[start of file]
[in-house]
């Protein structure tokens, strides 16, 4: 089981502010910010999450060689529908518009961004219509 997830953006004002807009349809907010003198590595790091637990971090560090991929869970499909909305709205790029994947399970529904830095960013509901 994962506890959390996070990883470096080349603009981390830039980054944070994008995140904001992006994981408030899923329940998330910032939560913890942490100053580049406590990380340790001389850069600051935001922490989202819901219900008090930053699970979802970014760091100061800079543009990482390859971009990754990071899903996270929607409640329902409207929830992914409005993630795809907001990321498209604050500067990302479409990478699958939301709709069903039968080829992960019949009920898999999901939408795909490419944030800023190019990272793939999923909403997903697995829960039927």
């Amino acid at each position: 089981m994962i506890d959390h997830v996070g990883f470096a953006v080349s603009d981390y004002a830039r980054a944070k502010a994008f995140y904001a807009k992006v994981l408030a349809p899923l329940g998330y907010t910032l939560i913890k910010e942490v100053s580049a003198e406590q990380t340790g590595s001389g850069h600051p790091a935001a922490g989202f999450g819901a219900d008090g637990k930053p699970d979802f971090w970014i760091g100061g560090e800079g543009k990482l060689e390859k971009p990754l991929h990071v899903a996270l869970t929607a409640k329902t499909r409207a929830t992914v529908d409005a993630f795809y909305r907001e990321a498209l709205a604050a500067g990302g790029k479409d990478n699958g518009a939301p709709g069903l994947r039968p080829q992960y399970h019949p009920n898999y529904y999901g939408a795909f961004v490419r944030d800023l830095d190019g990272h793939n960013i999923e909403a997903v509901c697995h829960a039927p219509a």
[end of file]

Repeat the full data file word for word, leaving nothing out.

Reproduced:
[in-house]
């Protein structure tokens, strides 16, 4: 089981502010910010999450060689529908518009961004219509 997830953006004002807009349809907010003198590595790091637990971090560090991929869970499909909305709205790029994947399970529904830095960013509901 994962506890959390996070990883470096080349603009981390830039980054944070994008995140904001992006994981408030899923329940998330910032939560913890942490100053580049406590990380340790001389850069600051935001922490989202819901219900008090930053699970979802970014760091100061800079543009990482390859971009990754990071899903996270929607409640329902409207929830992914409005993630795809907001990321498209604050500067990302479409990478699958939301709709069903039968080829992960019949009920898999999901939408795909490419944030800023190019990272793939999923909403997903697995829960039927």
């Amino acid at each position: 089981m994962i506890d959390h997830v996070g990883f470096a953006v080349s603009d981390y004002a830039r980054a944070k502010a994008f995140y904001a807009k992006v994981l408030a349809p899923l329940g998330y907010t910032l939560i913890k910010e942490v100053s580049a003198e406590q990380t340790g590595s001389g850069h600051p790091a935001a922490g989202f999450g819901a219900d008090g637990k930053p699970d979802f971090w970014i760091g100061g560090e800079g543009k990482l060689e390859k971009p990754l991929h990071v899903a996270l869970t929607a409640k329902t499909r409207a929830t992914v529908d409005a993630f795809y909305r907001e990321a498209l709205a604050a500067g990302g790029k479409d990478n699958g518009a939301p709709g069903l994947r039968p080829q992960y399970h019949p009920n898999y529904y999901g939408a795909f961004v490419r944030d800023l830095d190019g990272h793939n960013i999923e909403a997903v509901c697995h829960a039927p219509a």